The kallikantzaroi are evil goblins, found in Greek folklore, who live underground and saw the World Tree to try to collapse the earth. When Christmas season begins, they abandon their task to terrorize humans. On Epiphany, they return but the tree has healed itself.
Man being persecuted by goblins and other spirits. From “Le serpent de la Genèse” (The Serpent of Genesis) Volume 1, by Stanislas de Guaita, 1920. Source: Embassy of the Free Mind
Rusalkas are water spirits from Slavic folklore, who appear as a pretty young girls with long hair. In some versions of lore, Rusalkas are the souls of drowned women or unclean spirits who lure men into water, and drown them by entangling their body with their long red hair. Image: Ivan Bilibin
Barong is the benevolent king of the spirits in Balinese mythology, and the enemy of Rangda, the demon queen. In Bali, each region of the island has its own version of Barong modeled after different animals, including a lion, pig, and tiger. Image: an edit of work by Beeyan on Wikimedia Commons, CC BY-SA
Alchemist and Magician Edward Kelly, in the act of invoking a spirit of the dead at the churchyard of Walton Ledale, from “The book of black magic and of pacts” by A.E. Waite, 1898. The companion in the circle is likely Paul Waring, who helped him with all of his conjurations.
Pustahas were books of magic, made of tree bark, used by spiritual leaders of the Batak people of Northern Sumatra. The first of these pustahas is inscribed with instructions on how to protect oneself from evil. Source: KITLV & Rijksmuseum voor Volkenkunde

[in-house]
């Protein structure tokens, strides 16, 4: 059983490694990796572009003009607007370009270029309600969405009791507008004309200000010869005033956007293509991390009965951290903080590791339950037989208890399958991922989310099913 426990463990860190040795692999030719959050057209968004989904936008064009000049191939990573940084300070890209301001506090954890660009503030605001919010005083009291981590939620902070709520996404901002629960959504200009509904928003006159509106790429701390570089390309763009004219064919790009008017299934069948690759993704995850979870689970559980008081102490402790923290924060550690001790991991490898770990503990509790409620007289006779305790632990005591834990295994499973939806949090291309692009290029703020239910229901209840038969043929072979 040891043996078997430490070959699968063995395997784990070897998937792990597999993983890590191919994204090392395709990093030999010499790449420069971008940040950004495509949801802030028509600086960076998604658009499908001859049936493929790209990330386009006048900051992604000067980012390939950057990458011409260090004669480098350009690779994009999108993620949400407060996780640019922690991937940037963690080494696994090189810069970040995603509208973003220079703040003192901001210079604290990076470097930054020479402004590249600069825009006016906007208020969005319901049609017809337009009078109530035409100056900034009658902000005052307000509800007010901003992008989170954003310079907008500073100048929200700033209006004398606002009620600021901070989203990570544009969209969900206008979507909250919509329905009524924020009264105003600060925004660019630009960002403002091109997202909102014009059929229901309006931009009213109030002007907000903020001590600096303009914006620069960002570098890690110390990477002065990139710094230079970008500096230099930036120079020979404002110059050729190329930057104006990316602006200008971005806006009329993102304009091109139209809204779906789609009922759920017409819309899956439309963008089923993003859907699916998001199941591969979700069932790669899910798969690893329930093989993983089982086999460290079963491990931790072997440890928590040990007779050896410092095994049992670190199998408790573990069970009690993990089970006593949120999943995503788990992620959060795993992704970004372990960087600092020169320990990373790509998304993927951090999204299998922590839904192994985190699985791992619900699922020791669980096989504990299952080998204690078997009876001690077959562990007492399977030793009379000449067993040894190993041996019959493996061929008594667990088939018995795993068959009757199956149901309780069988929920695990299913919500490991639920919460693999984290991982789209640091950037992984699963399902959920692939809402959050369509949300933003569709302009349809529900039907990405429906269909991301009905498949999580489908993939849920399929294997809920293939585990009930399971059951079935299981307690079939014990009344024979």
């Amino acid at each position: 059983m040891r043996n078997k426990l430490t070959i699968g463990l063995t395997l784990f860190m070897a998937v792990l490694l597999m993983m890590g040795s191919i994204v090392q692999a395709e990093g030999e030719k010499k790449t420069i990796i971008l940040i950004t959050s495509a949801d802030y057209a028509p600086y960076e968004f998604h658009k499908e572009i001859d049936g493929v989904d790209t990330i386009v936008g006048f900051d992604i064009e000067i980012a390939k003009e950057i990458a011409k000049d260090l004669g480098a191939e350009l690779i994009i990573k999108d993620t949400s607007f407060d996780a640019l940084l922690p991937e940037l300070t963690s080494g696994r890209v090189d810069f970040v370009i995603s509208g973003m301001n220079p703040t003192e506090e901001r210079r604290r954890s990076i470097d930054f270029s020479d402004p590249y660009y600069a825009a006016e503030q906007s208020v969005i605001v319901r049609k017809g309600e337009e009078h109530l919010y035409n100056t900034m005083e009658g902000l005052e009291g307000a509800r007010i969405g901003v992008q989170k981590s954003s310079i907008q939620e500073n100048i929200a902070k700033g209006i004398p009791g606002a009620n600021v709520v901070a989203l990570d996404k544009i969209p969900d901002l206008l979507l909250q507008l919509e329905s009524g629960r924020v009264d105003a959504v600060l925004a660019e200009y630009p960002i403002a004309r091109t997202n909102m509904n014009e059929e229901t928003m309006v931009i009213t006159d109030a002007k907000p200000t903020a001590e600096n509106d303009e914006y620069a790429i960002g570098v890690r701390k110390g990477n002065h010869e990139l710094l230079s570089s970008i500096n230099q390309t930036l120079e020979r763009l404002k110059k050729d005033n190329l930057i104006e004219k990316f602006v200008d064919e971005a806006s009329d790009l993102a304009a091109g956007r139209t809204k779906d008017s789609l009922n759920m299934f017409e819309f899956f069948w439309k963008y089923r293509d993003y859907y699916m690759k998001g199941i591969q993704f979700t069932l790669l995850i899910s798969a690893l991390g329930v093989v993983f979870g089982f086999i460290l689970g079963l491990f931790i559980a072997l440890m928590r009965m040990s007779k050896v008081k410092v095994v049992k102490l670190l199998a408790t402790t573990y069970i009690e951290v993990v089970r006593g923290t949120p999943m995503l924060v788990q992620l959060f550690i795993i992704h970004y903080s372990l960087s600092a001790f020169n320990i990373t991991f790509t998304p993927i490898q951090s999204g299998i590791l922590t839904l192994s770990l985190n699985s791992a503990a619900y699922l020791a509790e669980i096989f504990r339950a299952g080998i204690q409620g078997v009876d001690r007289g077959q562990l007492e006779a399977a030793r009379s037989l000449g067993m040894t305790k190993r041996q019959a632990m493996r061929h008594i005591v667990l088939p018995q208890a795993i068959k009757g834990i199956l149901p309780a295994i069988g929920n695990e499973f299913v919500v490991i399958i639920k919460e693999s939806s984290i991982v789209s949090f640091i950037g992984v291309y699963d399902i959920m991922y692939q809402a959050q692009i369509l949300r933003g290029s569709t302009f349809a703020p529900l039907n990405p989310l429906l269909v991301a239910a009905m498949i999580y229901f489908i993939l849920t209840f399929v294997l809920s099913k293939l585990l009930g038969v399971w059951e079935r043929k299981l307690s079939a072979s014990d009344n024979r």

Akton is a demon that causes aches and pains in humans, afflicting the ribs and lower back. According to the Testament of Solomon, he can be rid by saying the names Marmaraoth and Sabaoth. The latter being one of the Hebrew names for God.
According to Kabbalah, when a person’s body decomposes or is cremated, a tiny bone at the base of the spine, called the luz, always remains intact. When the dead are resurrected, their physical bodies will reconstitute from this seed-like bone. Image: J. Gamelin, 1778⠀
Depictions of demons and the devil with extra faces, often on the groin, are common in medieval manuscripts. Some theorize that it represents their spiritual corruption, by emphasizing the senses that focus on the material world, others think it’s merely to make them monstrous.
The preeminent source of jinn-lore is One Thousand and One Nights (aka Arabian Nights), a collection of tales from Arabic, Persian, Egyptian and Mesopotamian traditions. The evolving collection has stories of characters we know today, like Aladdin and Sinbad.⠀
Illustrations by Martin van Maële from the 1911 edition of the book Satanism and Witchcraft (La Sorcière) by Jules Michelet, first published in 1862. While widely inaccurate, the book was one of the first sympathetic portrayals of the history of witchcraft.
The Compendium Of Demonology and Magic is a book full of bestiary illustrations and magical diagrams, written in German and Latin. It’s title page has the warning “Don’t Touch Me” and the year 1057, but it’s been dated to 1775. Likely the book was created to sell to collectors.⠀